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Author Notes:

Corresponding author. Department of Psychiatry and Behavioral Sciences, Emory University School of Medicine, 954 Gatewood Dr., Atlanta, GA 30329, USA. jswils4@emory.edu

We would like to thank Ebony Glover, Renuka Reddy, and Ye Ji Kim for their assistance with MRI data collection, and Allan Graham, Angelo Brown, and the Grady Trauma Project staff for their work in recruiting participants.

The authors declare no conflict of interest, financial or otherwise.

Jennifer Stevens had full access to all of the data in the study and takes responsibility for the integrity of the data and the accuracy of the data analysis.

Subjects:

Research Funding:

This work was primarily supported by the National Institutes of Mental Health (MH098212 to T.J., F32MH101976 to J.S.S., MH071537 to K.J.R.).

Support was also received from Emory and Grady Memorial Hospital General Clinical Research Center, NIH National Centers for Research Resources (M01RR00039), National Center for Advancing Translational Sciences of the NIH (UL1TR000454), and Howard Hughes Medical Institute (K.J.R.).

Keywords:

  • Social Sciences
  • Science & Technology
  • Life Sciences & Biomedicine
  • Psychology, Clinical
  • Psychiatry
  • Psychology
  • stress
  • development
  • fMRI
  • neuroimaging
  • prefrontal cortex
  • POSTTRAUMATIC-STRESS-DISORDER
  • IMPAIRED FEAR INHIBITION
  • EARLY-LIFE STRESS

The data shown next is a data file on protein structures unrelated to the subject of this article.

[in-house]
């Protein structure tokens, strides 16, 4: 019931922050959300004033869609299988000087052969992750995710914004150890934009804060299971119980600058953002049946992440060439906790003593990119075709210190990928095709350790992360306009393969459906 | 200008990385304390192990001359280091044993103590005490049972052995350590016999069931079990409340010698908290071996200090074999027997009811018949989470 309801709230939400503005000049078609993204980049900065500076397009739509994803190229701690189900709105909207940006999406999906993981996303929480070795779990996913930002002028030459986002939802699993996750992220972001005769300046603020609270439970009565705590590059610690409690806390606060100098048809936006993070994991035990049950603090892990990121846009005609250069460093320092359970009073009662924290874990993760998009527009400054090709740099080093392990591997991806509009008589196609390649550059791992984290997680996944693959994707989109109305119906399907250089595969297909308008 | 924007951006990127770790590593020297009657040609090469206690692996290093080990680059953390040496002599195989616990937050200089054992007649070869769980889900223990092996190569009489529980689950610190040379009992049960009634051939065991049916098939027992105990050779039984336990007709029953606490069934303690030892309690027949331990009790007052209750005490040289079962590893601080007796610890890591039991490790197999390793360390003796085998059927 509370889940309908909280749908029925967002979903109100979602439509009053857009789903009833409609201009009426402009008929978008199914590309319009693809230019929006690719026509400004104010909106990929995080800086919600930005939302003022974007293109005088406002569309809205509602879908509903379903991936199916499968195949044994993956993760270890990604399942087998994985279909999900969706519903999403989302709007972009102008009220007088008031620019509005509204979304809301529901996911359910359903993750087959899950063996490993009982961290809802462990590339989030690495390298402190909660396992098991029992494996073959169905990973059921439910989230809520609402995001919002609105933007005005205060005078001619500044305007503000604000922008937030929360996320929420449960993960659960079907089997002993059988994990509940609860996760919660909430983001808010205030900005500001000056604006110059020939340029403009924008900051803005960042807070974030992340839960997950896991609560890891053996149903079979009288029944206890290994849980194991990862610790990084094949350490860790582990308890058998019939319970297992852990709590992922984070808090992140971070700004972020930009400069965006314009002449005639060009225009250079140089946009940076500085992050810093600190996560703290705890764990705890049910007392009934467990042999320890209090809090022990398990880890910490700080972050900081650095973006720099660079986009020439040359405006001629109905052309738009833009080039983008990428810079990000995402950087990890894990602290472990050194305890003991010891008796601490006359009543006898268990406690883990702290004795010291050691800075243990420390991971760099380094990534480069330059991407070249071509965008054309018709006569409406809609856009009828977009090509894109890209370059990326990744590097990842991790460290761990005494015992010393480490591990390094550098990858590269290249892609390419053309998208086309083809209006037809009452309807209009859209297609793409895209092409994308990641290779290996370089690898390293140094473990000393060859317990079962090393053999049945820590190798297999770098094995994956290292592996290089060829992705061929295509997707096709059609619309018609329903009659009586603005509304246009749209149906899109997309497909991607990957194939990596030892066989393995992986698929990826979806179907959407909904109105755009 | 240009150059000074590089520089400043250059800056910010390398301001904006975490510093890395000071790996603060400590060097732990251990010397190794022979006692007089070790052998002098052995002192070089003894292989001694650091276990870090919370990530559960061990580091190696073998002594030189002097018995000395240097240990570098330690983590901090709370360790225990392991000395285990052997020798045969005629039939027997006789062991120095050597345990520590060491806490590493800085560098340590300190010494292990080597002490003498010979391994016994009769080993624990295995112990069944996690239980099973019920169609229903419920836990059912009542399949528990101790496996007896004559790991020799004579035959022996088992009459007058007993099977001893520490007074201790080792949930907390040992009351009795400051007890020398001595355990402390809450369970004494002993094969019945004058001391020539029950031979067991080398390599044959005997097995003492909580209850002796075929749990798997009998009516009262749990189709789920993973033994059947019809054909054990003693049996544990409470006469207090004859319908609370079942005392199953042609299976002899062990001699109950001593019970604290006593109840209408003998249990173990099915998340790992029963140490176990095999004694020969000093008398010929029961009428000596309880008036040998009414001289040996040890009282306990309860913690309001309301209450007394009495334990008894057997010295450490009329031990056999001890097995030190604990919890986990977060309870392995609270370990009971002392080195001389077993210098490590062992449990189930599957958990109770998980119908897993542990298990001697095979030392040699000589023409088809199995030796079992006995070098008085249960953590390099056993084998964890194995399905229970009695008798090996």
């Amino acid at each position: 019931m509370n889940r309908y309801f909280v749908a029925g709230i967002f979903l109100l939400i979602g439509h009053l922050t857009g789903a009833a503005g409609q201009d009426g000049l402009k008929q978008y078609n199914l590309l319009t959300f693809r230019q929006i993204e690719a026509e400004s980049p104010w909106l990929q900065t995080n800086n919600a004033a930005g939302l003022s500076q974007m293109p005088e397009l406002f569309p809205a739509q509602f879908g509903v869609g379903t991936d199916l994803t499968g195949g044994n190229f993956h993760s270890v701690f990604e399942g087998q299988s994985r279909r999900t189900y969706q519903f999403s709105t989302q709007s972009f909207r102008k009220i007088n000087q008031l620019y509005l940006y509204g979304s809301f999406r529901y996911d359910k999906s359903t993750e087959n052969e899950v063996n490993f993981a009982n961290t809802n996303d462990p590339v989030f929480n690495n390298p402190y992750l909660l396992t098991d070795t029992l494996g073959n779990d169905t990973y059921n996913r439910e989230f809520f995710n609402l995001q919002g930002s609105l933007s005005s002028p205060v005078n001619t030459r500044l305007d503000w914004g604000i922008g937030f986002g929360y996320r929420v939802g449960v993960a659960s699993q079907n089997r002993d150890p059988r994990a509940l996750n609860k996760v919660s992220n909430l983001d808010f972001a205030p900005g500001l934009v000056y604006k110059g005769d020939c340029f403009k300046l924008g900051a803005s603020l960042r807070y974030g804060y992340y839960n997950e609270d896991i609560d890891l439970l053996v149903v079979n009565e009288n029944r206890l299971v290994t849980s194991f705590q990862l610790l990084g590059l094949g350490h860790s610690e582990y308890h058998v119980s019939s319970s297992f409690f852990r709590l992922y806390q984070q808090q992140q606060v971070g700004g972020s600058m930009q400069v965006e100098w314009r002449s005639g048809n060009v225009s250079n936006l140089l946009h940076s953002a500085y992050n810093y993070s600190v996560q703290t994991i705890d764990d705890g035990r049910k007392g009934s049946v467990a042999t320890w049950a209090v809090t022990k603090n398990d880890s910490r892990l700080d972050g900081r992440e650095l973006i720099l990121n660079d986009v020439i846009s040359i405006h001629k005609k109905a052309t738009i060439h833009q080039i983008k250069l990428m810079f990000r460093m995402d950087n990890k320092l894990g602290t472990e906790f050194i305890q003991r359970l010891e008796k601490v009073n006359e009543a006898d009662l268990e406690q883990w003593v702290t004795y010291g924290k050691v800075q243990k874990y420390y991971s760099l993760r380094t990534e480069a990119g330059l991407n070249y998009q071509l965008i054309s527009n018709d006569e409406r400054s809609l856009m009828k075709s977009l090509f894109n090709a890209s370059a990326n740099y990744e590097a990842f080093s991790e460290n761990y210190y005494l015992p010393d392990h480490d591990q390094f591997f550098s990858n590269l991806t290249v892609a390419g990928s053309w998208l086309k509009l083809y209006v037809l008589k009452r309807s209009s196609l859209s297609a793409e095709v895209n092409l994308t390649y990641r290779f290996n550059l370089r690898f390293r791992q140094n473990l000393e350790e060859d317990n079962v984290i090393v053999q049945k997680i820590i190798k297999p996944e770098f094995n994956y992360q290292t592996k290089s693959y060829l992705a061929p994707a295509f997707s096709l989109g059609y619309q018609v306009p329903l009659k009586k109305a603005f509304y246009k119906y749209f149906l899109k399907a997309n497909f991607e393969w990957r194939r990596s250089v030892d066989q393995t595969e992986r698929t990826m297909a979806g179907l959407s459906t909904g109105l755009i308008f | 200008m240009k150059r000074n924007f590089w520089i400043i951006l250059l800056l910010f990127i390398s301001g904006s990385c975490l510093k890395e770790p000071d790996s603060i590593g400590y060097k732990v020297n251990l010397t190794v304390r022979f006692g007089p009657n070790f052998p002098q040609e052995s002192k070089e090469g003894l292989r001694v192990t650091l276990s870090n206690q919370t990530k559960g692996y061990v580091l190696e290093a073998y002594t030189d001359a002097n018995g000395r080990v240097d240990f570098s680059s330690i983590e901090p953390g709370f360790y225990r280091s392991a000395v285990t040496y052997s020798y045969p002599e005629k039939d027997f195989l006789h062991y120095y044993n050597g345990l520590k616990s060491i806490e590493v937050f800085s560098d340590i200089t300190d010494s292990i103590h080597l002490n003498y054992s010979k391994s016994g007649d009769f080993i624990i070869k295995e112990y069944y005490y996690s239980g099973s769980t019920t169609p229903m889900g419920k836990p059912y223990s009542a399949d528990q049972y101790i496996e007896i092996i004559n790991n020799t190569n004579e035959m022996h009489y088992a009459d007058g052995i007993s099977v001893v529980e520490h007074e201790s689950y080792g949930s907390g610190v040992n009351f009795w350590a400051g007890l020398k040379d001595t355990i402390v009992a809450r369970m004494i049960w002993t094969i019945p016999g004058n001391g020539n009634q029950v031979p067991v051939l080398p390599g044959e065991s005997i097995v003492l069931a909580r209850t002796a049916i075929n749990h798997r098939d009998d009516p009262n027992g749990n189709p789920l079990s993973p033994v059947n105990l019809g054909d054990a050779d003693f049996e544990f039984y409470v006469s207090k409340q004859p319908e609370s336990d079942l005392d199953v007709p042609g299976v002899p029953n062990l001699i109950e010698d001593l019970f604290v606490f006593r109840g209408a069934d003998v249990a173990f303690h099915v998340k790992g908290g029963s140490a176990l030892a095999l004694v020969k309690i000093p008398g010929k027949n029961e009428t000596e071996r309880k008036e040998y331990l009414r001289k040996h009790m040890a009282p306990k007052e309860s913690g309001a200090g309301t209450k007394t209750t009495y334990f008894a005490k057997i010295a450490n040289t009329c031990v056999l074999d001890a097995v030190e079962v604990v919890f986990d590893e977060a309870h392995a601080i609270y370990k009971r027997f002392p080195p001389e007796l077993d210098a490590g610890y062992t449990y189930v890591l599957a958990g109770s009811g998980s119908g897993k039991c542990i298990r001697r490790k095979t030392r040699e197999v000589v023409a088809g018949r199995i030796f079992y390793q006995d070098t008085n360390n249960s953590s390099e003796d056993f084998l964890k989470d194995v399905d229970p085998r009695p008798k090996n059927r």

• SEXUAL-ABUSE
  • PSYCHOMETRIC PROPERTIES
  • RESPONSE-INHIBITION
  • AMYGDALA RESPONSE
  • EMOTIONAL NEGLECT
  • NEGATIVE EMOTION
  • LOW-INCOME

CHILDHOOD MALTREATMENT PREDICTS REDUCED INHIBITION-RELATED ACTIVITY IN THE ROSTRAL ANTERIOR CINGULATE IN PTSD, BUT NOT TRAUMA-EXPOSED CONTROLS

Tools:

Journal Title:

Depression and Anxiety

Volume:

Volume 33, Number 7

Publisher:

, Pages 614-622

Type of Work:

Article | Post-print: After Peer Review

Abstract:

Background: A deficit in the ability to inhibit fear has been proposed as a biomarker of posttraumatic stress disorder (PTSD). Previous research indicates that individuals with PTSD show reduced inhibition-related activation in rostral anterior cingulate cortex (rACC). The goal of the current study was to investigate differential influences of an early environmental risk factor for PTSD—childhood maltreatment—on inhibition-related brain function in individuals with PTSD versus trauma-exposed controls. Methods: Individuals with PTSD (n = 37) and trauma-exposed controls (n = 53) were recruited from the primary care waiting rooms of an urban public hospital in Atlanta, GA. Participants completed an inhibition task during fMRI, and reported childhood and adult traumatic experiences. The groups were matched for adult and child trauma load. Results: We observed an interaction between childhood maltreatment severity and PTSD status in the rACC (P < .05, corrected), such that maltreatment was negatively associated with inhibition-related rACC activation in the PTSD group, but did not influence rACC activation in the TC group. Rostral ACC activation was associated with inhibition-related task performance in the TC group but not the PTSD group, suggesting a possible contribution to stress resilience. Conclusions: Findings highlight individual differences in neural function following childhood trauma, and point to inhibition-related activation in rostral ACC as a risk factor for PTSD.

Copyright information:

© 2016 Wiley Periodicals, Inc.

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